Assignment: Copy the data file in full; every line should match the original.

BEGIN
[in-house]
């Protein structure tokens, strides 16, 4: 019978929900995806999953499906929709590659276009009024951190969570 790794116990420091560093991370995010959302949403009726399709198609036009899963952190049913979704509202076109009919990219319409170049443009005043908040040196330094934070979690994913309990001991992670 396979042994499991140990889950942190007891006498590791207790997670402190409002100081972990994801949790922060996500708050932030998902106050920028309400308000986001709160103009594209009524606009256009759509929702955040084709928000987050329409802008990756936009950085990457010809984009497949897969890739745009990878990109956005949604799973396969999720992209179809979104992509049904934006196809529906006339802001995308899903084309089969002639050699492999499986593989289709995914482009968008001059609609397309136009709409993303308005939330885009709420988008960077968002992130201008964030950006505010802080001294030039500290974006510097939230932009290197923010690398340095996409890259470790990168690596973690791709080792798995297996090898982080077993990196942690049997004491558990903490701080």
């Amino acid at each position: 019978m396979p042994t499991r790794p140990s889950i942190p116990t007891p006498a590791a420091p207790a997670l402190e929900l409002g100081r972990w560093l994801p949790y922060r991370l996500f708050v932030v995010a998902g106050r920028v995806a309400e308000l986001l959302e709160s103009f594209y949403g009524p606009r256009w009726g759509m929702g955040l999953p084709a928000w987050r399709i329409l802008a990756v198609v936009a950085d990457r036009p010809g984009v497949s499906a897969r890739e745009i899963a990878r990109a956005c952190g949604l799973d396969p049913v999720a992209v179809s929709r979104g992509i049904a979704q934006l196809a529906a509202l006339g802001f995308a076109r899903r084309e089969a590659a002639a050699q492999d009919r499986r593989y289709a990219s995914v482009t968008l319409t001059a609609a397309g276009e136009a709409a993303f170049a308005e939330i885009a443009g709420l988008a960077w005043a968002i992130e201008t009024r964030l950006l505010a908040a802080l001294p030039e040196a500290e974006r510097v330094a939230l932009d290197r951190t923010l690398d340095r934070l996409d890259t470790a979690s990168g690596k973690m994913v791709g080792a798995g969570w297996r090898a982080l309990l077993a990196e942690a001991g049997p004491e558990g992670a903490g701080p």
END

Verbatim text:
[in-house]
């Protein structure tokens, strides 16, 4: 019978929900995806999953499906929709590659276009009024951190969570 790794116990420091560093991370995010959302949403009726399709198609036009899963952190049913979704509202076109009919990219319409170049443009005043908040040196330094934070979690994913309990001991992670 396979042994499991140990889950942190007891006498590791207790997670402190409002100081972990994801949790922060996500708050932030998902106050920028309400308000986001709160103009594209009524606009256009759509929702955040084709928000987050329409802008990756936009950085990457010809984009497949897969890739745009990878990109956005949604799973396969999720992209179809979104992509049904934006196809529906006339802001995308899903084309089969002639050699492999499986593989289709995914482009968008001059609609397309136009709409993303308005939330885009709420988008960077968002992130201008964030950006505010802080001294030039500290974006510097939230932009290197923010690398340095996409890259470790990168690596973690791709080792798995297996090898982080077993990196942690049997004491558990903490701080």
């Amino acid at each position: 019978m396979p042994t499991r790794p140990s889950i942190p116990t007891p006498a590791a420091p207790a997670l402190e929900l409002g100081r972990w560093l994801p949790y922060r991370l996500f708050v932030v995010a998902g106050r920028v995806a309400e308000l986001l959302e709160s103009f594209y949403g009524p606009r256009w009726g759509m929702g955040l999953p084709a928000w987050r399709i329409l802008a990756v198609v936009a950085d990457r036009p010809g984009v497949s499906a897969r890739e745009i899963a990878r990109a956005c952190g949604l799973d396969p049913v999720a992209v179809s929709r979104g992509i049904a979704q934006l196809a529906a509202l006339g802001f995308a076109r899903r084309e089969a590659a002639a050699q492999d009919r499986r593989y289709a990219s995914v482009t968008l319409t001059a609609a397309g276009e136009a709409a993303f170049a308005e939330i885009a443009g709420l988008a960077w005043a968002i992130e201008t009024r964030l950006l505010a908040a802080l001294p030039e040196a500290e974006r510097v330094a939230l932009d290197r951190t923010l690398d340095r934070l996409d890259t470790a979690s990168g690596k973690m994913v791709g080792a798995g969570w297996r090898a982080l309990l077993a990196e942690a001991g049997p004491e558990g992670a903490g701080p």